Holden Kushner's Nationals Minute

Holden Kushner's Nationals Minute
June 9, 2010, 4:43 pm
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Wednesday, June 9, 2010 12:32 PM

By Holden Kushner

Consider today Day One A.S.: After Strasburg. Its not that the Nationals were non-existent since relocating to the nations capital in 2005; its just that they didnt matter.

After Tuesday nights positively electrifying performance by one of the the most-hyped pitchers in the history of Major League Baseball, the Nats will be relevant every fifth game they play. Or, at the very least, every time number 37 starts.

Ive covered my fair share of Opening Days, All Star Games, playoff games and World Series, and last nights game was unlike any Ive ever attended. There wasnt a playoff atmosphere at Nationals Park; it was something different. In the playoffs, I get the sense of finality. Last night I felt like I was a part of a great new beginning.&8232;

For the first time in the history of Nats Park, there was a pregame electricity. Thousands of fans congregated around the main entrance on N Street at 4:05pm. I counted over 40 Strasburg jersey t-shirts on my way from the Navy Yard Metro to the stadium. The 40-thousand-plus fans in attendance seemed to know how to will their young savior on. Two strikes on a batter? Stand up and cheer him on. Umpire calls a ball? Boo the ump.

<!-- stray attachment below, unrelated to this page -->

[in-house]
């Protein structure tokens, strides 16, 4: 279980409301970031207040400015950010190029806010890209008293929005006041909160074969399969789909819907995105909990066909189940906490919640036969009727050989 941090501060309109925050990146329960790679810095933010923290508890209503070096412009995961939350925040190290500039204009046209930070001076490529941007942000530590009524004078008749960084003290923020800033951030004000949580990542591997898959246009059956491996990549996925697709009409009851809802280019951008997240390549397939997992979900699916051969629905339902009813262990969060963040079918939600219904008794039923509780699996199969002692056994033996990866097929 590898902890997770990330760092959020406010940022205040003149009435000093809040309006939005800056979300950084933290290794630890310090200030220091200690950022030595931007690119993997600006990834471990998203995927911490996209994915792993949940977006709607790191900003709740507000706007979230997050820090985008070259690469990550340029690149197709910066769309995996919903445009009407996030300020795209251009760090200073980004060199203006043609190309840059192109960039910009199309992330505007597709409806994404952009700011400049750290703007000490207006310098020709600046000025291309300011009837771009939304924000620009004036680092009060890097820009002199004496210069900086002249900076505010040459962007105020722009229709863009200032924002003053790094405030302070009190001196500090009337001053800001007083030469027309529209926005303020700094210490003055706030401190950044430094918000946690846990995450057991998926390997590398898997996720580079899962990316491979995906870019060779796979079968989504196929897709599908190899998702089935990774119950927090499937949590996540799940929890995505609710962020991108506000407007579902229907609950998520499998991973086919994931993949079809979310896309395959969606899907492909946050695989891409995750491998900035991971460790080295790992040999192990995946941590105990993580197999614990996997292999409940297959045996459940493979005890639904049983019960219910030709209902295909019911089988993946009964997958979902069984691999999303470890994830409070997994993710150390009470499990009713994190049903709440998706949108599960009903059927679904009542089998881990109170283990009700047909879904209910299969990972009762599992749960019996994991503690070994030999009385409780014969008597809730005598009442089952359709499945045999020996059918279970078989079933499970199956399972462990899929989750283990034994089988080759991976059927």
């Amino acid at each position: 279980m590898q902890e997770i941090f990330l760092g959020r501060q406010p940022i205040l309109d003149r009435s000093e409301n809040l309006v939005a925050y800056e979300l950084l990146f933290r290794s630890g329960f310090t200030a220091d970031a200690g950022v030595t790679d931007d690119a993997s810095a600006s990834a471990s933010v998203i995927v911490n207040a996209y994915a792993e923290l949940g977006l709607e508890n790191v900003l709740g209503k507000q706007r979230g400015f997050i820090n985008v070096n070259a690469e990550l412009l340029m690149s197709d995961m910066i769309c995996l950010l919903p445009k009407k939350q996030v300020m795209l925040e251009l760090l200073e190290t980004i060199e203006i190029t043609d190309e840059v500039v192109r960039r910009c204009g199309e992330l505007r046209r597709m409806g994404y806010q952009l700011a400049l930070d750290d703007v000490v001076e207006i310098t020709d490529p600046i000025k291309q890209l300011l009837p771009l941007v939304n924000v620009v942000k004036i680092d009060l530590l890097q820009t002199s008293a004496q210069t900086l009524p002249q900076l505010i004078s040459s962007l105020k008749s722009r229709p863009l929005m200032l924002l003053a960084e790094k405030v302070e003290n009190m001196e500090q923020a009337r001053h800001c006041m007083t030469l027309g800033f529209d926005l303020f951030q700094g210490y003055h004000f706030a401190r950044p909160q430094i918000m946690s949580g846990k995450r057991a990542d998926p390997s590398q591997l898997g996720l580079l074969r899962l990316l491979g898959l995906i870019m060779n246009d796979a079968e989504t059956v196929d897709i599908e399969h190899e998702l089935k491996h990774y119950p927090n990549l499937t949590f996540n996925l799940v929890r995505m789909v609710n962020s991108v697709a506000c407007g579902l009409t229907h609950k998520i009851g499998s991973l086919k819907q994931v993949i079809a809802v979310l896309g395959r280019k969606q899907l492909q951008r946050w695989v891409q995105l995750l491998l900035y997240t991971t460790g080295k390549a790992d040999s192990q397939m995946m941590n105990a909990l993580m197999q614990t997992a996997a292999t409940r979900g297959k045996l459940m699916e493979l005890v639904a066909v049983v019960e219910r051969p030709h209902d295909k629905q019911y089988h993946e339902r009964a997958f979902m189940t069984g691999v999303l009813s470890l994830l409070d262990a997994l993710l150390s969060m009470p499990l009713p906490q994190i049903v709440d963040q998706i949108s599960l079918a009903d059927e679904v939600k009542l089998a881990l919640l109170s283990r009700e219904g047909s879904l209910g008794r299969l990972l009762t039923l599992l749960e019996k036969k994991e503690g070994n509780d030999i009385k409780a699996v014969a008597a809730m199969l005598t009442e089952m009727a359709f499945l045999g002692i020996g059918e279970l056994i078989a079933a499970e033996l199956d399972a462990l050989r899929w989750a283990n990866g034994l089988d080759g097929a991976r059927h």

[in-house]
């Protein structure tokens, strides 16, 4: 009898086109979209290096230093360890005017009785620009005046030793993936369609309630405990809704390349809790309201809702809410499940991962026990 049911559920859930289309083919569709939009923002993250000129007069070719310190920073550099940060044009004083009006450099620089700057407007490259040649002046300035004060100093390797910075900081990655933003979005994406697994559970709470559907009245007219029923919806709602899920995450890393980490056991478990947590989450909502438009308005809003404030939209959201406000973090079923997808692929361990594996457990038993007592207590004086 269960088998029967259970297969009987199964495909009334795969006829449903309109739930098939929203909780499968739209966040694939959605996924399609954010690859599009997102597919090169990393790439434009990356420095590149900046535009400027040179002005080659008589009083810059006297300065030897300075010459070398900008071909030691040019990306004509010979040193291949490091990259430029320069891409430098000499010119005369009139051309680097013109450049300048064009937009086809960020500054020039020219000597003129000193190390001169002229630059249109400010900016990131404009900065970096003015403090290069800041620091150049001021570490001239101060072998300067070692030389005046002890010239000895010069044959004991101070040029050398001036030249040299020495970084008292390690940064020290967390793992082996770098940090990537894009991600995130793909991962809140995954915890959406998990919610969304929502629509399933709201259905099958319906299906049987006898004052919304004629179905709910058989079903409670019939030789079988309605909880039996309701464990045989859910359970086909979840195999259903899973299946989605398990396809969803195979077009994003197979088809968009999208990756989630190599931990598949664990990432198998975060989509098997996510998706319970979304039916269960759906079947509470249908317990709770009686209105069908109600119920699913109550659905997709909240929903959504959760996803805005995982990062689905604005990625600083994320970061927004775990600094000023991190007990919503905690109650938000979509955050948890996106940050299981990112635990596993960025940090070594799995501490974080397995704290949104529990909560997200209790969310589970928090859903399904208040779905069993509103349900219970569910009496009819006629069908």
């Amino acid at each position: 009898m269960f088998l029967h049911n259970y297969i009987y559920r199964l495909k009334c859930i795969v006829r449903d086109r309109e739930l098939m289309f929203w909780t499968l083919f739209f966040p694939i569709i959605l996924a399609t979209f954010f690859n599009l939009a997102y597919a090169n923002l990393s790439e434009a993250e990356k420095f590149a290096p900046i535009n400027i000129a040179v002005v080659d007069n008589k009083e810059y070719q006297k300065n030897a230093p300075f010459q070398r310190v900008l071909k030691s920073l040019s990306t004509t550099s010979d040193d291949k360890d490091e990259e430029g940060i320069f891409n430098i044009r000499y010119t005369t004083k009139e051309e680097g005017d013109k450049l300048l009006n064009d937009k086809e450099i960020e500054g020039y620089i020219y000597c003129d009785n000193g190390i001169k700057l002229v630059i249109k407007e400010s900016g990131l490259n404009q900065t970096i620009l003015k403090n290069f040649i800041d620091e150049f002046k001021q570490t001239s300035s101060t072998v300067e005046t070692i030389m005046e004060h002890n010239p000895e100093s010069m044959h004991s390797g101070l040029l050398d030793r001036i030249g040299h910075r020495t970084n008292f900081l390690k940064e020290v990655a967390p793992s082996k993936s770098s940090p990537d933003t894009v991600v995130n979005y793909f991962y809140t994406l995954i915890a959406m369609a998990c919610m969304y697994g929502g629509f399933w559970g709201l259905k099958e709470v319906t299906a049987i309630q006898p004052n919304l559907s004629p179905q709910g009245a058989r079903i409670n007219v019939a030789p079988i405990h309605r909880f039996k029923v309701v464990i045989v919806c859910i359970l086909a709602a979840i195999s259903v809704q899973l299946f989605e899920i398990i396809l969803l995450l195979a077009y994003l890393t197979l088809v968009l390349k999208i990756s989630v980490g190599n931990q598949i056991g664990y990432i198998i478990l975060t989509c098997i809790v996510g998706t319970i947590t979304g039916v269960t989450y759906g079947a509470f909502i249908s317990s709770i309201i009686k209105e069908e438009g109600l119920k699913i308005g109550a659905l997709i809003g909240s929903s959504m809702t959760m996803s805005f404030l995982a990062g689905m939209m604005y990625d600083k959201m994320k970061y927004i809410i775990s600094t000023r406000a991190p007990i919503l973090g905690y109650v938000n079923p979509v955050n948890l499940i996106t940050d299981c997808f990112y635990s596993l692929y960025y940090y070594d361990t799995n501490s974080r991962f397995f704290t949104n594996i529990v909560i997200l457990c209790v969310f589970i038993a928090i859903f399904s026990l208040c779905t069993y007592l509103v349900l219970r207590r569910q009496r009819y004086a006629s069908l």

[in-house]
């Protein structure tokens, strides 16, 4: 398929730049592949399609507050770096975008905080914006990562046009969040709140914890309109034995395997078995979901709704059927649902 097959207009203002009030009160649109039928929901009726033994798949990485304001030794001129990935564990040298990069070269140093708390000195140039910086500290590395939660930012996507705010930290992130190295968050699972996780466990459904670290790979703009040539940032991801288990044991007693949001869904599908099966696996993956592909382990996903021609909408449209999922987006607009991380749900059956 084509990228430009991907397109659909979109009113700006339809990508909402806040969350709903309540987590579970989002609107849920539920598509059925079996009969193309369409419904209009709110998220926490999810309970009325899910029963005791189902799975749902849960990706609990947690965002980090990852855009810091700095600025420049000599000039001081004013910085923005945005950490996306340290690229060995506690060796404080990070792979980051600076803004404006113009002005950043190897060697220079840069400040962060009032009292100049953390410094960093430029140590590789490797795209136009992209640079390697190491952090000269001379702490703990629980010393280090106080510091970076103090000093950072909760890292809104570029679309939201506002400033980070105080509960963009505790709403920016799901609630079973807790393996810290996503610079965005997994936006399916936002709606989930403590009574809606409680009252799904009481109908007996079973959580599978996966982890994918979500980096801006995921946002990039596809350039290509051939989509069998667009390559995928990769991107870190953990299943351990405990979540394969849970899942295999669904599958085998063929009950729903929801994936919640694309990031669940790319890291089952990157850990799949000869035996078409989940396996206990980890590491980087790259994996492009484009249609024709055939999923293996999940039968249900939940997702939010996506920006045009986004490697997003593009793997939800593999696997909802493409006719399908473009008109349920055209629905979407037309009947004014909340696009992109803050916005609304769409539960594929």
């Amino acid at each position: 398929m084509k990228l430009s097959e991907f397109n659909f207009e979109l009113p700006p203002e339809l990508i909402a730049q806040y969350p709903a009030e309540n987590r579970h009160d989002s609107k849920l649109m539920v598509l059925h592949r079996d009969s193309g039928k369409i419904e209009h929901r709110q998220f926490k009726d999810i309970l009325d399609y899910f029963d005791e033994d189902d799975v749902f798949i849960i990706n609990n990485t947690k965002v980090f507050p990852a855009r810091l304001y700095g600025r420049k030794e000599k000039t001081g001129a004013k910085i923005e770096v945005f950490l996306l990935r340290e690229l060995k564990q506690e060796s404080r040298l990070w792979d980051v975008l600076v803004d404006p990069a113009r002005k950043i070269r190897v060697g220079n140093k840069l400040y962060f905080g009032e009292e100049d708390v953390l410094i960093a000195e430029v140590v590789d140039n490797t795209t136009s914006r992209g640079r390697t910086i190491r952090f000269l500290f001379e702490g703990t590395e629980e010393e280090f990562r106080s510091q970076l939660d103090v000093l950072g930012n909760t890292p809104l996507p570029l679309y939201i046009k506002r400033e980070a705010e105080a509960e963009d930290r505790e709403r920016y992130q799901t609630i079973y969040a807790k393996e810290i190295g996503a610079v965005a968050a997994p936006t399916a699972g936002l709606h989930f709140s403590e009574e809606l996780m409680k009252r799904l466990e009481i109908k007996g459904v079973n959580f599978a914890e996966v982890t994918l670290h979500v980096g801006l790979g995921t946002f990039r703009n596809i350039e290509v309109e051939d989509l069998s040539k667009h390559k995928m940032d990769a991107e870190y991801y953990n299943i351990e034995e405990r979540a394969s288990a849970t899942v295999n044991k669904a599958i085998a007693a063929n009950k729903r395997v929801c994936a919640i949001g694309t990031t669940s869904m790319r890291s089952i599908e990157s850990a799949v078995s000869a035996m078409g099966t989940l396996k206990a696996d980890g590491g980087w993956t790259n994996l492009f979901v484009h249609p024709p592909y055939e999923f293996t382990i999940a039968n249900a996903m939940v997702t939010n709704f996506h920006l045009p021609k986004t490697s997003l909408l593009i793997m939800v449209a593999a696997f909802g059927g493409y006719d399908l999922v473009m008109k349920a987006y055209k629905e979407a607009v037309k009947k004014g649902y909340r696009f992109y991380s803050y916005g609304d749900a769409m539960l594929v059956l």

The pregame atmosphere in the locker room was mildly different. Looking at various players facial and body expressions, I sensed an air of anticipation that doesnt surround just another regular season game, never mind another regular season game against the dreadful Pittsburgh Pirates.

Strasburg looked calm throughout the pregame routine. I caught him watching Cash Cab on television a couple of hours before game time. He ducked out of harms way once a media throng ascended upon the home locker room.

About 75 minutes before game time, I saw Strasburg put two pairs of socks on each foot. He even put pants on like the rest of us humanoids do. But there is something different about this guy. We all found out when he took the mound for the first time when it counted.

He threw 101 mile per hour fastballs, late-breaking curve balls and owned the mound with the presence of an aged veteran.

In all, seven innings, two runs and 14 strikeouts later, we witnessed the savior of the Nationals franchise in action.

Strasburg is here. The Nationals are alive. Real baseball begins in D.C..

Its about time.

VIDEO: Nationals Minute with 106.7 FM The Fan's Holden Kushner and Danny Rouhier.